There were three inspirational lectures at the workshop in Corfu.

Louise Rosen, American (from her cv) ”media executive in the international television and film business, project development, production and distribution”, talked precisely and inviting about meeting the audience and urged the filmmakers to use promotion tools like YouTube, vimeo, facebook, twitter etc.

Commissioning editor Iikka Vehkalahti, YLE Finland, was asked to give the audience ”five reasons to be optimistic about the future of the documentary”. He started his speech by doing the opposite naming five obstructions: the decline of the relationship between tv and documentaries, the lack of financing (”the golden age of copro is over”), the cinematic quality is worse than ever, the monocultural perspective reigns, as does the predictability of most films. This total deconstruction was then followed by the positive mention of the many current platforms where you can launch your film, from festivals (which he compared to art exhibitions) to webdoc and vod. Vehkalahti, who always has a very special, unconventional take on his listeners, and has many times been credited on this site for his pioneer work with ”Steps for the Future”, ended by showing two exceptional clips, one from a rough cut of a film from Chechnya, and one from the new Finnish documentary hit, ”Steam of Life” (review will follow).

”Who can bear to feel himself forgotten” is a legendary line from ”Night Mail” the documentary classic from 1936, a film that is famous for using poetry – written by W.H. Auden. Peter Symes, filmmaker and editor and teacher, had his lecture focus on this subject, ”Poetry in Documentaries”, himself being the one, who used it in several films, where he worked with the poet Tony Harrison. Symes stated that you can ”say the unsayable” through poetry, which was exactly what he had been doing with Harrison in the films ”Mimmo Perella” (funeral rituals in southern Italy) and ”Hiroshima”. When he was at BBC, Symes set up ”Poets’ News”, which was great to watch clips from, as was (great) the session with Symes on films where ”the poet will come to work as a commentator”.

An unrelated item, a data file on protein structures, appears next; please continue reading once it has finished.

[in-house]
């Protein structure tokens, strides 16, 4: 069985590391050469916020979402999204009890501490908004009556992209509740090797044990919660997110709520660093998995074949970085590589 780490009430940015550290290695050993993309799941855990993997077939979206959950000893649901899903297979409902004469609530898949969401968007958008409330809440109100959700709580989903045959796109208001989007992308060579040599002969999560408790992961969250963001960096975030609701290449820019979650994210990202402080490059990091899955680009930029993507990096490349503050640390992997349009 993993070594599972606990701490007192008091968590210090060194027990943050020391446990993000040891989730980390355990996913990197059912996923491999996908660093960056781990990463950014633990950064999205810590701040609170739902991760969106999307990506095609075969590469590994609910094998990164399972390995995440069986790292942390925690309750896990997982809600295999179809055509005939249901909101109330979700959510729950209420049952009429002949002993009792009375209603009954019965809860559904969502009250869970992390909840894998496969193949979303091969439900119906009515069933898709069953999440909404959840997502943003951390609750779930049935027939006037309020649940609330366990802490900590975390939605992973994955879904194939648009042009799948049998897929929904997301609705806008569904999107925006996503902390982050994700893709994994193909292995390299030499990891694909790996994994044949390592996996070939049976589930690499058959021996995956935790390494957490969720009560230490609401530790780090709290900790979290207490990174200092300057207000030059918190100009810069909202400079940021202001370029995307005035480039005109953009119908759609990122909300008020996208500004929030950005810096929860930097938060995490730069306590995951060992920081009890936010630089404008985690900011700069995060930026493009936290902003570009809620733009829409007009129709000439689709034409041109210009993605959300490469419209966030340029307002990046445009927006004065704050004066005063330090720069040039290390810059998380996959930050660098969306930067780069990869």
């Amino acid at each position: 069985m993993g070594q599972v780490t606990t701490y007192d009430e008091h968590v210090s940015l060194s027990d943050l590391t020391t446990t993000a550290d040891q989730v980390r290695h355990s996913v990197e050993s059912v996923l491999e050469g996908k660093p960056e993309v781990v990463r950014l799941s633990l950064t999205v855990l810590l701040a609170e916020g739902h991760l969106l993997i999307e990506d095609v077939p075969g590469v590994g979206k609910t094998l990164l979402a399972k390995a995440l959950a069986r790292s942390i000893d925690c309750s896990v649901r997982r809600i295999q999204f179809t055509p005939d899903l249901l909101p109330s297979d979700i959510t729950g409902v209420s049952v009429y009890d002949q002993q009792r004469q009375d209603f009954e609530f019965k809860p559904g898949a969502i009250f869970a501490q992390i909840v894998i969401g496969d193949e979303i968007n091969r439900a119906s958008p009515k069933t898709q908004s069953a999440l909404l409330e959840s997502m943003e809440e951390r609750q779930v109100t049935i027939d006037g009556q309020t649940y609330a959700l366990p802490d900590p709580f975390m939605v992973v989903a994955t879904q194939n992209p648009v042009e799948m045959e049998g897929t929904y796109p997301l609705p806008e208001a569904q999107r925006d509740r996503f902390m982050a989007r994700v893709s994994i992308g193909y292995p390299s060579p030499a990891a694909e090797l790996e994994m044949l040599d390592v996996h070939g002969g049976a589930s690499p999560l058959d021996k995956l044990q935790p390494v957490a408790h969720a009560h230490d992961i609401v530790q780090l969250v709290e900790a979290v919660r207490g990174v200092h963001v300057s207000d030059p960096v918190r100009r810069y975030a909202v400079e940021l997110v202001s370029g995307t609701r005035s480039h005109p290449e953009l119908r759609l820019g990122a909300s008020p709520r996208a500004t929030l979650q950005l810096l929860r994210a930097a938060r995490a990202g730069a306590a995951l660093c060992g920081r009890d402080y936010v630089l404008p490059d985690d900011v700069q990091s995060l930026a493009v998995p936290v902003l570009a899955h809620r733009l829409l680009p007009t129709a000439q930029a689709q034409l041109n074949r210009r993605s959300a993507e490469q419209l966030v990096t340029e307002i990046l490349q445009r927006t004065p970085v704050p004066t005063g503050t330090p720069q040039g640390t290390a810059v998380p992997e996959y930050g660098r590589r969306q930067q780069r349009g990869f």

Photo: “The Box”, great Greek documentary, by Eva Stefani, one of the tutors at Storydoc in Corfu.

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Tue Steen Müller
Tue Steen Müller

Müller, Tue Steen
Documentary Consultant and Critic, DENMARK

Worked with documentary films for more than 20 years at the Danish Film Board, as press officer, festival representative and film consultant/commissioner. Co-founder of Balticum Film and TV Festival, Filmkontakt Nord, Documentary of the EU and EDN (European Documentary Network).
Awards: 2004 the Danish Roos Prize for his contribution to the Danish and European documentary culture. 2006 an award for promoting Portuguese documentaries. 2014 he received the EDN Award “for an outstanding contribution to the development of the European documentary culture”. 2016 The Cross of the Knight of the Order for Merits to Lithuania. 2019 a Big Stamp at the 15th edition of ZagrebDox. 2021 receipt of the highest state decoration, Order of the Three Stars, Fourth Class, for the significant contribution to the development and promotion of Latvian documentary cinema outside Latvia. In 2022 he received an honorary award at DocsBarcelona’s 25th edition having served as organizer and programmer since the start of the festival.
From 1996 until 2005 he was the first director of EDN (European Documentary Network). From 2006 a freelance consultant and teacher in workshops like Ex Oriente, DocsBarcelona, Archidoc, Documentary Campus, Storydoc, Baltic Sea Forum, Black Sea DocStories, Caucadoc, CinéDOC Tbilisi, Docudays Kiev, Dealing With the Past Sarajevo FF as well as programme consultant for the festivals Magnificent7 in Belgrade, DOCSBarcelona, Verzio Budapest, Message2Man in St. Petersburg and DOKLeipzig. Teaches at the Zelig Documentary School in Bolzano Italy.

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